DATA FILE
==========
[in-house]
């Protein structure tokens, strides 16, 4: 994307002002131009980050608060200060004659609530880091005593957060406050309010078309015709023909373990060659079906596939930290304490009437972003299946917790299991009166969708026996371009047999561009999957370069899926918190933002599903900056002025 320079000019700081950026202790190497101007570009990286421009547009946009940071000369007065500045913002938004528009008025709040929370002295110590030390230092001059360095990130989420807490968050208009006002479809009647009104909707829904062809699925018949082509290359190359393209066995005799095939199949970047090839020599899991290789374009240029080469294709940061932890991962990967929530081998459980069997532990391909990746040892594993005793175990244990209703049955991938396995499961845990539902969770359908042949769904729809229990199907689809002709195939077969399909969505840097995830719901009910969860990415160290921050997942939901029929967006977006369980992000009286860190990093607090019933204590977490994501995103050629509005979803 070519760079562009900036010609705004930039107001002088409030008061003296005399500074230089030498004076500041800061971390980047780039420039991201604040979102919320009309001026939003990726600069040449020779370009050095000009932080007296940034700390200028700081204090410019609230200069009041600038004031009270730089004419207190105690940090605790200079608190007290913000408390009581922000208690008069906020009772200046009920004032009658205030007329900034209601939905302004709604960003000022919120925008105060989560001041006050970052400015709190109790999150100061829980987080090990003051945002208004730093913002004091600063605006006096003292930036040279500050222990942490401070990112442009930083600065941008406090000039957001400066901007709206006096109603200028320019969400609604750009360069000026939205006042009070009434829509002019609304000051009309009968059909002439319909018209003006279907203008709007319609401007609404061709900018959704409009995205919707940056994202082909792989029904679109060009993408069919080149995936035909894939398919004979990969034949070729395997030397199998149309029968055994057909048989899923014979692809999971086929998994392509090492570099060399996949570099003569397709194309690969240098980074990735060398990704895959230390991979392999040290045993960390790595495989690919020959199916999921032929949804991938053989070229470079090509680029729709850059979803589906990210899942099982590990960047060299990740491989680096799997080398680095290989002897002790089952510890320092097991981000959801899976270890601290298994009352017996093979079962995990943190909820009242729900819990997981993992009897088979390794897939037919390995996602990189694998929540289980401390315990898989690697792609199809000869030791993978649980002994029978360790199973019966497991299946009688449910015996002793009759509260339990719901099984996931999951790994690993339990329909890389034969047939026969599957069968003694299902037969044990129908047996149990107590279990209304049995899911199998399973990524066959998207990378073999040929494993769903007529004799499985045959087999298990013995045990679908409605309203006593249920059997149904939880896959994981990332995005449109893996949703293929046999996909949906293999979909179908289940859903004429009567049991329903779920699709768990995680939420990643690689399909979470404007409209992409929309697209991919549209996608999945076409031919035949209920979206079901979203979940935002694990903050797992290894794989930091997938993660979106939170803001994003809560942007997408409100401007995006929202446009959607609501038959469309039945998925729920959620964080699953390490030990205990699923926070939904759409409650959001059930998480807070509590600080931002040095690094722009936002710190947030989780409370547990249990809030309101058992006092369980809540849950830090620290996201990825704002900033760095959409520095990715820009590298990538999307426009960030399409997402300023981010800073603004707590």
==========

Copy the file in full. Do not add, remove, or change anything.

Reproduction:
[in-house]
């Protein structure tokens, strides 16, 4: 994307002002131009980050608060200060004659609530880091005593957060406050309010078309015709023909373990060659079906596939930290304490009437972003299946917790299991009166969708026996371009047999561009999957370069899926918190933002599903900056002025 320079000019700081950026202790190497101007570009990286421009547009946009940071000369007065500045913002938004528009008025709040929370002295110590030390230092001059360095990130989420807490968050208009006002479809009647009104909707829904062809699925018949082509290359190359393209066995005799095939199949970047090839020599899991290789374009240029080469294709940061932890991962990967929530081998459980069997532990391909990746040892594993005793175990244990209703049955991938396995499961845990539902969770359908042949769904729809229990199907689809002709195939077969399909969505840097995830719901009910969860990415160290921050997942939901029929967006977006369980992000009286860190990093607090019933204590977490994501995103050629509005979803 070519760079562009900036010609705004930039107001002088409030008061003296005399500074230089030498004076500041800061971390980047780039420039991201604040979102919320009309001026939003990726600069040449020779370009050095000009932080007296940034700390200028700081204090410019609230200069009041600038004031009270730089004419207190105690940090605790200079608190007290913000408390009581922000208690008069906020009772200046009920004032009658205030007329900034209601939905302004709604960003000022919120925008105060989560001041006050970052400015709190109790999150100061829980987080090990003051945002208004730093913002004091600063605006006096003292930036040279500050222990942490401070990112442009930083600065941008406090000039957001400066901007709206006096109603200028320019969400609604750009360069000026939205006042009070009434829509002019609304000051009309009968059909002439319909018209003006279907203008709007319609401007609404061709900018959704409009995205919707940056994202082909792989029904679109060009993408069919080149995936035909894939398919004979990969034949070729395997030397199998149309029968055994057909048989899923014979692809999971086929998994392509090492570099060399996949570099003569397709194309690969240098980074990735060398990704895959230390991979392999040290045993960390790595495989690919020959199916999921032929949804991938053989070229470079090509680029729709850059979803589906990210899942099982590990960047060299990740491989680096799997080398680095290989002897002790089952510890320092097991981000959801899976270890601290298994009352017996093979079962995990943190909820009242729900819990997981993992009897088979390794897939037919390995996602990189694998929540289980401390315990898989690697792609199809000869030791993978649980002994029978360790199973019966497991299946009688449910015996002793009759509260339990719901099984996931999951790994690993339990329909890389034969047939026969599957069968003694299902037969044990129908047996149990107590279990209304049995899911199998399973990524066959998207990378073999040929494993769903007529004799499985045959087999298990013995045990679908409605309203006593249920059997149904939880896959994981990332995005449109893996949703293929046999996909949906293999979909179908289940859903004429009567049991329903779920699709768990995680939420990643690689399909979470404007409209992409929309697209991919549209996608999945076409031919035949209920979206079901979203979940935002694990903050797992290894794989930091997938993660979106939170803001994003809560942007997408409100401007995006929202446009959607609501038959469309039945998925729920959620964080699953390490030990205990699923926070939904759409409650959001059930998480807070509590600080931002040095690094722009936002710190947030989780409370547990249990809030309101058992006092369980809540849950830090620290996201990825704002900033760095959409520095990715820009590298990538999307426009960030399409997402300023981010800073603004707590």